The hardline approach of Philippine President Rodrigo Duterte towards drug dealers and consumers in his country that has resulted in more than 8,000 deaths since he took office last November is deterring tourists to visit the island nation, Philippine tourism secretary Wanda Teo noted at a visit to Thailand earlier this week accompanying Duterte.

Reading Time: 2 minutes

The hardline approach of Philippine President Rodrigo Duterte towards drug dealers and consumers in his country that has resulted in more than 8,000 deaths since he took office last November is deterring tourists to visit the island nation, Philippine tourism secretary Wanda Teo noted at a visit to Thailand earlier this week accompanying Duterte.

But rather than suggesting the President may change his course, she complained that the media would focus too much on the extrajudicial killings of drug suspects which would make the Philippines a “hard sell,” asking baffled journalists to “tone down” their reporting on the issue.

“Help us because you know, it’s really difficult for me to sell the Philippines, especially when extrajudicial killings becomes the topic. To the media, please tone down a little the extrajudicial killing [reports],” she said.

She also complained that tour operators abroad were “always” asking her about the issue, naming Asia and Europe as regions where people were particularly concerned.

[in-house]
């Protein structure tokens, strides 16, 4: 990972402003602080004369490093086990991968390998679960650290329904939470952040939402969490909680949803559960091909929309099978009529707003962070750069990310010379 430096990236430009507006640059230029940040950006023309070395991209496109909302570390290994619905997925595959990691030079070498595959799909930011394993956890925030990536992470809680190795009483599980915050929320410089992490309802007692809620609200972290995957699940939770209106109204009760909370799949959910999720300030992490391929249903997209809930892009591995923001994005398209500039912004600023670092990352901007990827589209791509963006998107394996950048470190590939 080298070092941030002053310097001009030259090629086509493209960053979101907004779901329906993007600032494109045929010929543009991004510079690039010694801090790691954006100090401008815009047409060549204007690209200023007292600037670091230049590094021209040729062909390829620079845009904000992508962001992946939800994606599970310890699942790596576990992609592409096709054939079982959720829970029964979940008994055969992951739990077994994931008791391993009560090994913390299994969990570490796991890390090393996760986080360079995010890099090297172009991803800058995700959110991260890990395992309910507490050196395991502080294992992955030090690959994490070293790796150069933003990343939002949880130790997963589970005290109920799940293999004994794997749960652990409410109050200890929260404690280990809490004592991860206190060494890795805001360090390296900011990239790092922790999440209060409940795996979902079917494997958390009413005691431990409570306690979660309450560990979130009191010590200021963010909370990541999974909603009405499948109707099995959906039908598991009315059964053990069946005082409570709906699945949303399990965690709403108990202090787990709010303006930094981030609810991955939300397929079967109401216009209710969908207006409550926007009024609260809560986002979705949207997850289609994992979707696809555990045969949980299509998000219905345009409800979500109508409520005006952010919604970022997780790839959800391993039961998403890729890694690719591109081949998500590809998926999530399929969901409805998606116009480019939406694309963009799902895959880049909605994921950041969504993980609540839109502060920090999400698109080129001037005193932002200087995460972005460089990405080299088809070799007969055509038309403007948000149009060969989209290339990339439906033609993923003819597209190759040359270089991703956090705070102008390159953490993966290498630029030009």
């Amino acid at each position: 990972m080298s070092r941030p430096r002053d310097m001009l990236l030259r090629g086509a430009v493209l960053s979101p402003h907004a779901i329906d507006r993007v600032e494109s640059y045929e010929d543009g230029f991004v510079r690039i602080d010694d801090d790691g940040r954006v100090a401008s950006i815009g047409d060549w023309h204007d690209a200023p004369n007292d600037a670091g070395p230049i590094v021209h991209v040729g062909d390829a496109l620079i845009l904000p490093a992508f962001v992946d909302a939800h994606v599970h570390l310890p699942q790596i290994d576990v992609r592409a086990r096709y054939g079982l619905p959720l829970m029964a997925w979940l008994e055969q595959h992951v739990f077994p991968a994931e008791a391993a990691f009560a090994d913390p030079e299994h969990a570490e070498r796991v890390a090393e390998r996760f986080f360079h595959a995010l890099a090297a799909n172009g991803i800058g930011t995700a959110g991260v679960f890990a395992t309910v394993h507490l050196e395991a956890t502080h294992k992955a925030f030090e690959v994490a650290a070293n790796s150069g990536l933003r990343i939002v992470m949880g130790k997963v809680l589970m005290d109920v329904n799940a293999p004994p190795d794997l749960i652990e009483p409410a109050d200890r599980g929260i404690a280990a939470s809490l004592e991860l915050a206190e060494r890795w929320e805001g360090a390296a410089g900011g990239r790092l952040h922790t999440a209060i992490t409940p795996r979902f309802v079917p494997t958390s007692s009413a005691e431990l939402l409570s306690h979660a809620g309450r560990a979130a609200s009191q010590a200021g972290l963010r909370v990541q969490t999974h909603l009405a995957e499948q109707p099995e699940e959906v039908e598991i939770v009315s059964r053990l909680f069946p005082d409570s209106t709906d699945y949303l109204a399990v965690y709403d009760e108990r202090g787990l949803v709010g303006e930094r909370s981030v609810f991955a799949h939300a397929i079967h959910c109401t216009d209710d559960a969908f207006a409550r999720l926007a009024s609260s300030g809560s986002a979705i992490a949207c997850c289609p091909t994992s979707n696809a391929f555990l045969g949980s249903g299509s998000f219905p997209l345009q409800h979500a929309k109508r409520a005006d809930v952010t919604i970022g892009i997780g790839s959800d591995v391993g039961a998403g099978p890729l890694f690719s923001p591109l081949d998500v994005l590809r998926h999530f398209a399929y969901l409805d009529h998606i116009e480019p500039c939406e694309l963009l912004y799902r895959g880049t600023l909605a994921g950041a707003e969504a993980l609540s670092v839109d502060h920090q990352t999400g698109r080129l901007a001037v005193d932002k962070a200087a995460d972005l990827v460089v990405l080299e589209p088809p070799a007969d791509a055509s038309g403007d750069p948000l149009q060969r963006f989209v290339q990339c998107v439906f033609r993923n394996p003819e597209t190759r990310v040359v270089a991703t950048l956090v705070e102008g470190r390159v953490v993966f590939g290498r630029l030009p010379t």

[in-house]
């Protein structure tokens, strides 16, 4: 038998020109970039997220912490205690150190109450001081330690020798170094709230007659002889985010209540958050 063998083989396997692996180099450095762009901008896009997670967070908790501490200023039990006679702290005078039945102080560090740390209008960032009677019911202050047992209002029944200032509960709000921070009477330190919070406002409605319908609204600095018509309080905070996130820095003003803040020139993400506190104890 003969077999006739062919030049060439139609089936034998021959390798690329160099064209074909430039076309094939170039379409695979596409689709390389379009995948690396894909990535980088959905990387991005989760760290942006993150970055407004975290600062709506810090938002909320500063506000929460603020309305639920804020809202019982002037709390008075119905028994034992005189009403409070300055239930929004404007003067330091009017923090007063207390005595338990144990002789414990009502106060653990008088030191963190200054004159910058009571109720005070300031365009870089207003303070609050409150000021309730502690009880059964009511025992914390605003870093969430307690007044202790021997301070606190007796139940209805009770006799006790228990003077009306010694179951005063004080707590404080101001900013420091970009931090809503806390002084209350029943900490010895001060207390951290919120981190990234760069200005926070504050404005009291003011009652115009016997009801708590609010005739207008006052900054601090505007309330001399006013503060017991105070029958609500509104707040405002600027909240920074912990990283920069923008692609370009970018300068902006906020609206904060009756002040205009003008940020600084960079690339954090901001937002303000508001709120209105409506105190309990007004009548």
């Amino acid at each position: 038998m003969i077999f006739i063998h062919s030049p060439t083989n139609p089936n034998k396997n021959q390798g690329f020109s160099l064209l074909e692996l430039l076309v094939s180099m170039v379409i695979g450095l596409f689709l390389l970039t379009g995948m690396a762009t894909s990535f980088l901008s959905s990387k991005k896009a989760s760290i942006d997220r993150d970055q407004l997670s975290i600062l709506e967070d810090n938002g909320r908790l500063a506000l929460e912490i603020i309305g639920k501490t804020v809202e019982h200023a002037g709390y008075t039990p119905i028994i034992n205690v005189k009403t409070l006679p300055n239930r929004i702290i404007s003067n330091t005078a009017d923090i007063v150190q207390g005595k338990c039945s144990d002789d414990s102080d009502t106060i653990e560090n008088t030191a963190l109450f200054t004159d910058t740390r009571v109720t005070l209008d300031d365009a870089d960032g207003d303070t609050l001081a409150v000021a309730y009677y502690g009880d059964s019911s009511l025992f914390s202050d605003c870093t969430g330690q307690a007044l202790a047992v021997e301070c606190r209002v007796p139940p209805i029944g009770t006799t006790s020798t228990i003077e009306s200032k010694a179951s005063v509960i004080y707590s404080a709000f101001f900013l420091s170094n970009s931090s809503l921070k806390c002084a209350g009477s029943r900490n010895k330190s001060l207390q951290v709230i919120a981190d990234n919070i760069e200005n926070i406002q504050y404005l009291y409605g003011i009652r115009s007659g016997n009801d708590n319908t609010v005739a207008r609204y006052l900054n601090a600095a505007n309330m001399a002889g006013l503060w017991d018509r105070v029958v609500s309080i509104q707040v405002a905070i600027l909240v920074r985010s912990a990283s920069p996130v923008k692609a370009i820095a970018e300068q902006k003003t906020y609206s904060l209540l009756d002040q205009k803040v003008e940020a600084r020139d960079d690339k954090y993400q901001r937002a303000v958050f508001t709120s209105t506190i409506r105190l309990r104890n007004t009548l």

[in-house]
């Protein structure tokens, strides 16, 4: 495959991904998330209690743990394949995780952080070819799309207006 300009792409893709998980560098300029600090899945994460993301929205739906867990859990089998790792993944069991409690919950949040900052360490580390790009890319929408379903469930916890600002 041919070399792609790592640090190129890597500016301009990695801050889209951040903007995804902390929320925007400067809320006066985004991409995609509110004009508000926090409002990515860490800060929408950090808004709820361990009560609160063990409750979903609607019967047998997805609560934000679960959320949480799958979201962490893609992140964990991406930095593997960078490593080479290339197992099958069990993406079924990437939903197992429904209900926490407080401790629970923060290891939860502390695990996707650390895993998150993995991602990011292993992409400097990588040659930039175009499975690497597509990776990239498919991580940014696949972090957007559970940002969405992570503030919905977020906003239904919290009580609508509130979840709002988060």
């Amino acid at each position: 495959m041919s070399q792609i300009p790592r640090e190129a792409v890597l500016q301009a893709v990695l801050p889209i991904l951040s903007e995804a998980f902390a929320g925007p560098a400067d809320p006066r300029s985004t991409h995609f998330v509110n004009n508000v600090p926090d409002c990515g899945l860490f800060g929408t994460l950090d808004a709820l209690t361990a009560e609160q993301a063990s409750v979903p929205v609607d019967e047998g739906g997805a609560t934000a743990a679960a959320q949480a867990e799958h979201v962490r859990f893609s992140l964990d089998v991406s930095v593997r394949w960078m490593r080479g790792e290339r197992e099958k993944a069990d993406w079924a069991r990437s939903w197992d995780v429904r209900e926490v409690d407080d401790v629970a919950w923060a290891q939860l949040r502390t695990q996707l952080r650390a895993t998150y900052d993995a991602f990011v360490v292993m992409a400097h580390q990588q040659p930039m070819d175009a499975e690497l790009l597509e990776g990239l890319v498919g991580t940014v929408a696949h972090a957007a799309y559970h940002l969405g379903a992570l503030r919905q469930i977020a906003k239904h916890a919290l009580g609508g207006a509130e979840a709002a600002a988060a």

The Philippines welcomed 5.9 million tourist arrivals last year and targets ten million in the mid-term, but this seems out of the question with bloody police raids at every corner, whether reported or not.

Duterte justified his rough stance by stating that millions of Filipinos were “slaves” to drugs and that he would be happy to “slaughter” three million drug addicts like Hitler killed Jews.

Human rights groups have accused Duterte of committing crimes against humanity by inciting the killings and have called for international investigations against the leader, who now faces the prospect of impeachment and an international court case over the thousands of drug-related killings.

At the same time, analysts say that Duterte’s strongman policy probably spins his voters, but doesn’t impress investors and financial traders. The peso is down eight per cent to the US dollar since he took office under the weight of an aggressive and distracted administration with little leeway for economic reforms.

Apart from more than 8,000 body bags and counting, there is nothing much delivered by the current Philippine administration – no progress on tackling the country’s other problems, namely reducing widespread  poverty and income inequality, increasing job growth or improving infrastructure. 

No tax reforms and no tax collection enforcement, no strategies against rampant corruption, no clear mining policy to tap vast stores of national resources and doing something about productivity-killing traffic in Manila and other urban areas..

With the peso at ten-year lows, it’s a clear sign that not just a growing number of tourists, but also investors doubt Duterte’s model of governing the Philippines.